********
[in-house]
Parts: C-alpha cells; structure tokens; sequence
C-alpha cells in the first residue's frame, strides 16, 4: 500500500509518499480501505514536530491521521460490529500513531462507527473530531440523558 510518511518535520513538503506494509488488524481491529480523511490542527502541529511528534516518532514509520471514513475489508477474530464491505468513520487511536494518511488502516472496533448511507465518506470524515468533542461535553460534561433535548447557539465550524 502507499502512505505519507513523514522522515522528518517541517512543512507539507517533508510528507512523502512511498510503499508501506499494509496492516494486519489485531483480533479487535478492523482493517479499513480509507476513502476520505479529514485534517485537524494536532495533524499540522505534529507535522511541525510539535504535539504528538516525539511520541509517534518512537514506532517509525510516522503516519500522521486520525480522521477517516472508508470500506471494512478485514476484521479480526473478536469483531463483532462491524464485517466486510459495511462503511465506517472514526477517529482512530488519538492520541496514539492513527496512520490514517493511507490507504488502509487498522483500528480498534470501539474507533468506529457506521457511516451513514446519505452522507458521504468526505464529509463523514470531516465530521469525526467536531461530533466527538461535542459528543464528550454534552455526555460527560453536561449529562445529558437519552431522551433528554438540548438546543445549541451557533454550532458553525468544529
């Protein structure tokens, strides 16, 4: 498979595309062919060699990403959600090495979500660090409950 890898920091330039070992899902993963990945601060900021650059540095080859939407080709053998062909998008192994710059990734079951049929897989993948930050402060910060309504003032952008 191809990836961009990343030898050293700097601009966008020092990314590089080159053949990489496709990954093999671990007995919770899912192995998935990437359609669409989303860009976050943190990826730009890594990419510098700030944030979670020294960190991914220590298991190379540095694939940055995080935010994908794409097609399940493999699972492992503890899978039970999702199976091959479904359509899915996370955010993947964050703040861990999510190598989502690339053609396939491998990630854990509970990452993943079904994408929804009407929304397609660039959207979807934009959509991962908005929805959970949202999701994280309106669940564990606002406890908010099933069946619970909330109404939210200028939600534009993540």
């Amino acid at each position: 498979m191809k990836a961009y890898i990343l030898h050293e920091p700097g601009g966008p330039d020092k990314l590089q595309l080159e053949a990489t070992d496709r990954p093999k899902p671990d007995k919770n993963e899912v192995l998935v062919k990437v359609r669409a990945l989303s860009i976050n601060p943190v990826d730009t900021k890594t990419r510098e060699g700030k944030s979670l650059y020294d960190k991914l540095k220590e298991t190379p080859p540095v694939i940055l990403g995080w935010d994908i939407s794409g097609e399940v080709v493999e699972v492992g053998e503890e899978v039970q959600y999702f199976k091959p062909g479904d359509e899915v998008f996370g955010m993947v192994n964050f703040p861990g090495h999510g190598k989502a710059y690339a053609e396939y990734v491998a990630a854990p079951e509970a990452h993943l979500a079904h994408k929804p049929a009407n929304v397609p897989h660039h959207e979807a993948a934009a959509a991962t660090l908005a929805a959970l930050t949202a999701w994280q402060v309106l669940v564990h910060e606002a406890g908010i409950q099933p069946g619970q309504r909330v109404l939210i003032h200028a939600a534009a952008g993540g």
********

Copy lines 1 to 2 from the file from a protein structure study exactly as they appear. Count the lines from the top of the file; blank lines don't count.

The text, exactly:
[in-house]
Parts: C-alpha cells; structure tokens; sequence